The researchers found no relationship between running economy and weight, height, or age. Of course, since all 34 were elite international runners, it goes without saying that they had to all be young and lightweight. The only correlation that the researchers could find between these 34 runners and their running economy was their flexibility.

The runners with the worst sit and reach scores had the best running economy. The researchers concluded that, “stiffer musculotendinous structures reduce the aerobic demand of submaximal running by facilitating a greater elastic energy return during the shortening phase of the stretch-shortening cycle.”

OK, so maybe you are thinking that this only applies to elite runners. They are so fast that flexibility has no meaning at their level. Well, another study from the University of North Carolina took 19 well-trained but not elite 10k runners and assessed 9 measures of flexibility after a 10-minute warmup. They then performed 2 running economy sessions. Once again, even at the age-grouper level, there was no correlation between economy and flexibility. Again, of the 9 flexibility measurements, 2 of the 9 showed an inverse relationship. The less flexible the runners were in their dorsiflexion and hip rotation, the more economical they ran. These researchers also concluded that, “these results suggest that inflexibility in certain areas of the musculoskeletal system may enhance running economy in sub-elite male runners by increasing storage and return of elastic energy and minimizing the need for muscle-stabilizing activity.”

There was even a third study that was cited, but I could not find it. It claimed that 100 male and female subjects across a range of treadmill running speeds (0.9-3.13m per second), had a battery of 11 tests to assess trunk and lower limb flexibility. Analysis of the data revealed that subjects who exhibited tightness in the trunk (limiting turnout of the leg from the hip and trunk rotation) were the most economical at every test speed. Since I could not find the actual study or even the abstract for this, I’m not as confident as I am with the first two studies I discussed, but I still trust the source that cited it.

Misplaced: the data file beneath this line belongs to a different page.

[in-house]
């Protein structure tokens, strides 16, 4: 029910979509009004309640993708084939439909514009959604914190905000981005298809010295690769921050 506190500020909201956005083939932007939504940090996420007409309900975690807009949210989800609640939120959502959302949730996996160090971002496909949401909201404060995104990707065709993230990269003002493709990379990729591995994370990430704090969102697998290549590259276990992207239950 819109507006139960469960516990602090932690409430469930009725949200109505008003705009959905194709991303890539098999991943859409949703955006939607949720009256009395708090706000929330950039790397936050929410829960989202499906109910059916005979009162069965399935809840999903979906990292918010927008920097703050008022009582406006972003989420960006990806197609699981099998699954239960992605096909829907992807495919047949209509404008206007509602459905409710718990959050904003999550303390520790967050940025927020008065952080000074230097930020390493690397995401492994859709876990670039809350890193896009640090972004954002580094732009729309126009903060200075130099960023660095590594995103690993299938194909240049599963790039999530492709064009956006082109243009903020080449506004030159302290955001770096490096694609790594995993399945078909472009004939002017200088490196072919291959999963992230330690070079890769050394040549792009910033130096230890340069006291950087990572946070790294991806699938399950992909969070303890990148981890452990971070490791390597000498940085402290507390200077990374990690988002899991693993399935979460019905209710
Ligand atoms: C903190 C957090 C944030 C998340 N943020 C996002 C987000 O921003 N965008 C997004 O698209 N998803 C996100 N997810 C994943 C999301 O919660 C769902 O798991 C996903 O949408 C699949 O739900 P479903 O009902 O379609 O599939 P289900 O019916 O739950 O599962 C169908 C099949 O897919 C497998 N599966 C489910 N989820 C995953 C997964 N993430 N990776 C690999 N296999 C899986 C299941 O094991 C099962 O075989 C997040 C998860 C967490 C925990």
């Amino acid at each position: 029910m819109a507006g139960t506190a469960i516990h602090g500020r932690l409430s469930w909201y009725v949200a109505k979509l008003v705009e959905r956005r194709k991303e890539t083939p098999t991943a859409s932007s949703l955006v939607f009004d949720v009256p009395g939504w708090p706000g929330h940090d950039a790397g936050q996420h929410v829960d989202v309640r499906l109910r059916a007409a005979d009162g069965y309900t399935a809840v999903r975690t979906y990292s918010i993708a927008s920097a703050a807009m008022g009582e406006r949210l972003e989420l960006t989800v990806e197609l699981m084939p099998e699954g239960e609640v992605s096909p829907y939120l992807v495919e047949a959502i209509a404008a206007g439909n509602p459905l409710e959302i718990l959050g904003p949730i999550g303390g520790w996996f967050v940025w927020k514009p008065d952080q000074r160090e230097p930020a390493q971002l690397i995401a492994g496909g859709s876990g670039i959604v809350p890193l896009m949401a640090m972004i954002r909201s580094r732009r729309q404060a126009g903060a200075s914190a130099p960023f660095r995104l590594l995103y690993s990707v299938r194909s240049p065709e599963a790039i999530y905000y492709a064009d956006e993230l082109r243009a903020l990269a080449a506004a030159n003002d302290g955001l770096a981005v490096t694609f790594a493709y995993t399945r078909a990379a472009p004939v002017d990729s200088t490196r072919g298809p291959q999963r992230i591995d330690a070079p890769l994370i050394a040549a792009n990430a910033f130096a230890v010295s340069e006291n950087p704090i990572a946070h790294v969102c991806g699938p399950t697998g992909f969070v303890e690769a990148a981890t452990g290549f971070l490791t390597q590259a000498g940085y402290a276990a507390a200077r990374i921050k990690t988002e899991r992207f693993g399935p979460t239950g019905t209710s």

In summary, there is no study that I could find that links increased flexibility to increased speed or running economy. In fact, all the studies I found showed the opposite in terms of running economy. Now, one could argue that increased running economy does not necessarily mean increased speed. But this is a pretty weak argument to me. If someone can run at 16kph at 80% of their VO2max, vs someone running at that same speed at 85% of their VO2 max, all the first athlete has to do it go to 85% of their VO2max and they will pull ahead of the second runner. If running economy is not the holy grail of predicting run race performance, I don’t know what is.

However, I do believe that increased range of motion and flexibility is important in the following circumstances. First, in swimming, flexibility is critical. I don’t have anything yet to confirm this, but from what we know if the differences in swimming and running, I’m confident that this is the case. I do think that upper body stretching is important for swim performance. I don’t have an active upper body stretching routine, but after 10 years of putting on my own sunscreen on my back, I have managed to accidentally have great upper body flexibility.

Second, if you have a history of injury, or if avoiding injury is critical to you, continue with an aggressive stretching routine that targets those areas at risk. Missing 3-4 weeks of running from an injury does not seem worth any increase in running economy. But, if you have no history of injury, and you don’t stretch currently, maybe you are on the right track.

I recognize that at this moment, dozens of coaches are franticly loading their e-mail to write me. I hope this data is wrong, and that there is some data to backup flexibility and running economy. I just couldn’t find it.